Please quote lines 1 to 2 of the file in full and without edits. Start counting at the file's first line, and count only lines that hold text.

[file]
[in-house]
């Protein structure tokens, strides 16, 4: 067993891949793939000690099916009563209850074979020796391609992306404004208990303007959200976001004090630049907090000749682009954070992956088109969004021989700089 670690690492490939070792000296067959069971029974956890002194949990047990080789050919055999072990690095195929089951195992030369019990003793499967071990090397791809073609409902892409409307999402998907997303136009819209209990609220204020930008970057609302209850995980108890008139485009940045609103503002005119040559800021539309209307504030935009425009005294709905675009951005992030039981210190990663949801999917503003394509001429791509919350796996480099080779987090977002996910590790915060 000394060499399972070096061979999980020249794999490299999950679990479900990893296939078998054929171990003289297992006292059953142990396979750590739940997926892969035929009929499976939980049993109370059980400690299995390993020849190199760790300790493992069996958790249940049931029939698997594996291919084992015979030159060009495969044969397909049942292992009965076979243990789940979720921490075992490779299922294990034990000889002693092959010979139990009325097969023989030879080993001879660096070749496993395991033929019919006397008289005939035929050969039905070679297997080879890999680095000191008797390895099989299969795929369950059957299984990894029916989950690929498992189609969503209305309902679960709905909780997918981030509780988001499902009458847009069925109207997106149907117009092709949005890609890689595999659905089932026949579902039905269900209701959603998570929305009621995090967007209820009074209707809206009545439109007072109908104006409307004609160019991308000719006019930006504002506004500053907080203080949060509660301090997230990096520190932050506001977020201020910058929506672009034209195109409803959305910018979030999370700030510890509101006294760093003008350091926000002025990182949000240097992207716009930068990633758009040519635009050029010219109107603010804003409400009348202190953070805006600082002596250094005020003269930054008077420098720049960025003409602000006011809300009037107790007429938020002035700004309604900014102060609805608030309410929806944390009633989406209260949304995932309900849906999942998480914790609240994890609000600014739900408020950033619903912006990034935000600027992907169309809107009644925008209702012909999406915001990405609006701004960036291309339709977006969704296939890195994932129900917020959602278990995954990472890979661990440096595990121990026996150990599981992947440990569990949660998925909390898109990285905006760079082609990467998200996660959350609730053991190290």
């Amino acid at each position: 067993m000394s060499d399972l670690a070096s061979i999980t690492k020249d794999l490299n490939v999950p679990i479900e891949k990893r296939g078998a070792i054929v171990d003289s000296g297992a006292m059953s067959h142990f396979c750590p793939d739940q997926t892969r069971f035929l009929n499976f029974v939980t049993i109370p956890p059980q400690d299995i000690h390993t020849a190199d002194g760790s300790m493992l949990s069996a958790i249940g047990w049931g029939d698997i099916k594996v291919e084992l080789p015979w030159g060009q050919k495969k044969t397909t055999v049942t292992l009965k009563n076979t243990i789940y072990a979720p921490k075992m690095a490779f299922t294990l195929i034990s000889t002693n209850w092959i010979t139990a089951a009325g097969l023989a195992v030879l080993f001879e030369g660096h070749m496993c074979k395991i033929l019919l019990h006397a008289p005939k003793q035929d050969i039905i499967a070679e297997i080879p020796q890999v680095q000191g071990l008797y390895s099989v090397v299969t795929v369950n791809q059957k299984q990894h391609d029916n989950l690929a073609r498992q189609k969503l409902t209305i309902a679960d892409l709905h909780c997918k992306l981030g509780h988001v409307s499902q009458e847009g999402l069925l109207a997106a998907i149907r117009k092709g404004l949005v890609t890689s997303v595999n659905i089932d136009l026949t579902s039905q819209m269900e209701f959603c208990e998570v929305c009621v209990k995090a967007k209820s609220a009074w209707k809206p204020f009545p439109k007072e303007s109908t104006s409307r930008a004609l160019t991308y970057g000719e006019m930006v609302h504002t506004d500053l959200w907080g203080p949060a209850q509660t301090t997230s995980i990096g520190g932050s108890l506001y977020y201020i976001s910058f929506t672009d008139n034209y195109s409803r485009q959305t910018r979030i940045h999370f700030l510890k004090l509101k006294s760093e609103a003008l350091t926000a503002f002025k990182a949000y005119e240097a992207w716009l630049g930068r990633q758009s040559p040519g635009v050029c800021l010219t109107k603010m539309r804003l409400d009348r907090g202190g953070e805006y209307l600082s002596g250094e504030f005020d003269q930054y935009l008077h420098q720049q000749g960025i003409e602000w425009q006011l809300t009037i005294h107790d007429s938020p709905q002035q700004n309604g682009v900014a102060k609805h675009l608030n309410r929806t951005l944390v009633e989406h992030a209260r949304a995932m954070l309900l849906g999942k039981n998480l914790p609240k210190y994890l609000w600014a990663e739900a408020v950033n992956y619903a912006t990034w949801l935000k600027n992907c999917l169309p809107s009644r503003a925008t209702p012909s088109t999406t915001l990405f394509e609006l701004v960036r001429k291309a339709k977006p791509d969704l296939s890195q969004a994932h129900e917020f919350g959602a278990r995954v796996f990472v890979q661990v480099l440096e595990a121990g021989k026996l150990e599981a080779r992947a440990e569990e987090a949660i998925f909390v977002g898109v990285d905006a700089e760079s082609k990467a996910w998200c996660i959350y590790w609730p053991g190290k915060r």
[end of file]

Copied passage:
[in-house]
């Protein structure tokens, strides 16, 4: 067993891949793939000690099916009563209850074979020796391609992306404004208990303007959200976001004090630049907090000749682009954070992956088109969004021989700089 670690690492490939070792000296067959069971029974956890002194949990047990080789050919055999072990690095195929089951195992030369019990003793499967071990090397791809073609409902892409409307999402998907997303136009819209209990609220204020930008970057609302209850995980108890008139485009940045609103503002005119040559800021539309209307504030935009425009005294709905675009951005992030039981210190990663949801999917503003394509001429791509919350796996480099080779987090977002996910590790915060 000394060499399972070096061979999980020249794999490299999950679990479900990893296939078998054929171990003289297992006292059953142990396979750590739940997926892969035929009929499976939980049993109370059980400690299995390993020849190199760790300790493992069996958790249940049931029939698997594996291919084992015979030159060009495969044969397909049942292992009965076979243990789940979720921490075992490779299922294990034990000889002693092959010979139990009325097969023989030879080993001879660096070749496993395991033929019919006397008289005939035929050969039905070679297997080879890999680095000191008797390895099989299969795929369950059957299984990894029916989950690929498992189609969503209305309902679960709905909780997918981030509780988001499902009458847009069925109207997106149907117009092709949005890609890689595999659905089932026949579902039905269900209701959603998570929305009621995090967007209820009074209707809206009545439109007072109908104006409307004609160019991308000719006019930006504002506004500053907080203080949060509660301090997230990096520190932050506001977020201020910058929506672009034209195109409803959305910018979030999370700030510890509101006294760093003008350091926000002025990182949000240097992207716009930068990633758009040519635009050029010219109107603010804003409400009348202190953070805006600082002596250094005020003269930054008077420098720049960025003409602000006011809300009037107790007429938020002035700004309604900014102060609805608030309410929806944390009633989406209260949304995932309900849906999942998480914790609240994890609000600014739900408020950033619903912006990034935000600027992907169309809107009644925008209702012909999406915001990405609006701004960036291309339709977006969704296939890195994932129900917020959602278990995954990472890979661990440096595990121990026996150990599981992947440990569990949660998925909390898109990285905006760079082609990467998200996660959350609730053991190290």